Huge payout' for Painting destroyed in Clandon House Fire 
Patrick Sawer, senior reporter for The Telegraph 29 December 2016
The owner of a £4m painting by Johann Zoffany destroyed in a fire which devastated Clandon Park is set to be reimbursed the full amount by the Government.  The payment would be the largest payment ever made for a lost or damaged work of art in Britain under the government’s indemnity scheme, which insures works on loan to public venues.  The fire tore through the National Trust owned stately home in Surrey after breaking out in the basement on 29 April last year...Among the most valuable works of art in the house was Zoffany’s The Mathew Family at Felix Hall, Kelvedon, Essex, which hung in the morning room.  The picture was indemnified by the government under the scheme run by Arts Council England & the owner’s claim is reportedly now being processed.  “The claim is in the process of being processed & if the money is paid out it would be one of the largest reimbursements ever paid under the indemnity scheme,” said an arts industry source.

Since the mid-20C, personal branding or self-packaging has described a burgeoning process of attempting to establish a prescribed image or impression in the minds of others about an individual or a family.  With no instant & far-reaching social media or digitally-aided forms of disclosure in the 18C, that wasn't so easy.  But that kind of perception could be reinforced through Conversation Piece portraits.  Pioneered by William Hogarth (1697–1764) & Philip Mercier (1689-1760) in the early 18C, & continued by Arthur Devis (1712-1787), George Stubbs (1724-1806), Johan Zoffany (1733–1810) & others, the Conversation Piece was a new form of portraiture, depicting groups of traditional & aspiring gentry often in country house garden landscape settings.

A growing, affluent middle class was emerging, as Britain’s colonial empire prospered in the 17C & 18C, & its Industrial Revolution began.  The dissolution of England's monasteries in the 1530s had led to new land ownership, and consequently to a new class of non-aristocratic landowners. The power battles between this new class & the old finally led to the restoration of the monarchy under Charles II in 1660.  Often socially spurned by established aristocracy, these newly-wealthy merchants, industrialists, & landowners assumed more casual manners enlivening both novels & group portraits. These new portrait Conversation Pieces & novels, like Jane Austen’s Pride & Prejudice & Daniel Defoe’s Moll Flanders, attempted to portray a more relaxed narrative of the prosperous middle class rather than the stiff allegories & heroic epic poems preferred by earlier aristocrats. Painters were commissioned to hold a mirror to this emerging English society more intimately portrayed in still sought-after planned environments participating in activities expected of "natural leaders" at their elegantly country house landscapes.  No longer were families simply rather stiffly painted outdoors, as they were in the 17C, when budding science was promoting man as the "interpreter of Nature."  Now the newly-privileged yearned to appear in complex multi-figured compositions, filled with more relaxed representations of traditional, socially-proper customs & activities. The vibrant (& at times wholly fabricated) settings in these works reflect the aspirations of the emerging material culture of Georgian Britain.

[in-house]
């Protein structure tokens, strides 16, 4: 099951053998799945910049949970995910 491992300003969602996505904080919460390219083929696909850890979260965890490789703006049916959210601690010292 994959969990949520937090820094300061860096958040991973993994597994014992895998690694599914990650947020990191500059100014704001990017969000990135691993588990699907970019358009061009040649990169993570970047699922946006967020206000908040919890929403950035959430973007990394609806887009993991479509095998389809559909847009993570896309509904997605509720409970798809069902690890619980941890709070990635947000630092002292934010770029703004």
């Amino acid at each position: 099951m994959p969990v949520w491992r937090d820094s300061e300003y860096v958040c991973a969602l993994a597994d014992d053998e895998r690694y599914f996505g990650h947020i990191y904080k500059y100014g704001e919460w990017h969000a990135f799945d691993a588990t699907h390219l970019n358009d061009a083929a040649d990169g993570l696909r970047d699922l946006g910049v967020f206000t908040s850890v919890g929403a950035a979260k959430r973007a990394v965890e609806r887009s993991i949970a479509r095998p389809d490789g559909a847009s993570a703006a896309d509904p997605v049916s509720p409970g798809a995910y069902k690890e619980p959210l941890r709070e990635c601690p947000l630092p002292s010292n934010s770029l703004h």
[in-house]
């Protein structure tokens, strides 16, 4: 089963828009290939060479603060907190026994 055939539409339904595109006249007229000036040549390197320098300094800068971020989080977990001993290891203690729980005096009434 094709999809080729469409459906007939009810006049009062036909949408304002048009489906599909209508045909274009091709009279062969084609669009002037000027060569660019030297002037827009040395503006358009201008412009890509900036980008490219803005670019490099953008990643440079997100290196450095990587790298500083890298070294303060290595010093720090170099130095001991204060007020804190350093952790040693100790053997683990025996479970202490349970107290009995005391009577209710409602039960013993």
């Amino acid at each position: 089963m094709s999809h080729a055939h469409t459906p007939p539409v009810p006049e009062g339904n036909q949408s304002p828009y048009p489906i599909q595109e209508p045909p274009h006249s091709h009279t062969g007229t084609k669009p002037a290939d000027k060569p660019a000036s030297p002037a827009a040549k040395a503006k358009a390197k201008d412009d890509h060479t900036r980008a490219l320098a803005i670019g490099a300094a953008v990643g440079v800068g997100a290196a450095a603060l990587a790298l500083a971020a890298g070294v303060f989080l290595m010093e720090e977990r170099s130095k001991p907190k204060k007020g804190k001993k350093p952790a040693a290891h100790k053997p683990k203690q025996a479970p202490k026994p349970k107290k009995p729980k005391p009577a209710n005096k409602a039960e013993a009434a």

Typically those depicted were members of an immediate family, but in-laws, friends & colleagues could be included; & sometimes, significant deceased relatives also appeared.  Occasionally, artists depicted organized gatherings of elite gentlemen discussing new science or scholarship. The settings of outdoor Conversation Pieces reflected the image the client wanted to present, especially the ideal landscape or more-natural garden, which he wanted to portray as the upper-class setting of his everyday activities.  And so, these Conversation Pieces are a great way to see what those in the 18C aspired to have in their planned, personal landscapes. The subjects of outdoor Conversation Pieces were depicted enjoying a variety of genteel pastimes, whether or not they actually could do the activities. Elites, aspiring or long-established, were painted sharing common activities such as hunting, fishing, outdoor meals & musical parties. Dogs & horses were also frequently included as proper gentry accessories.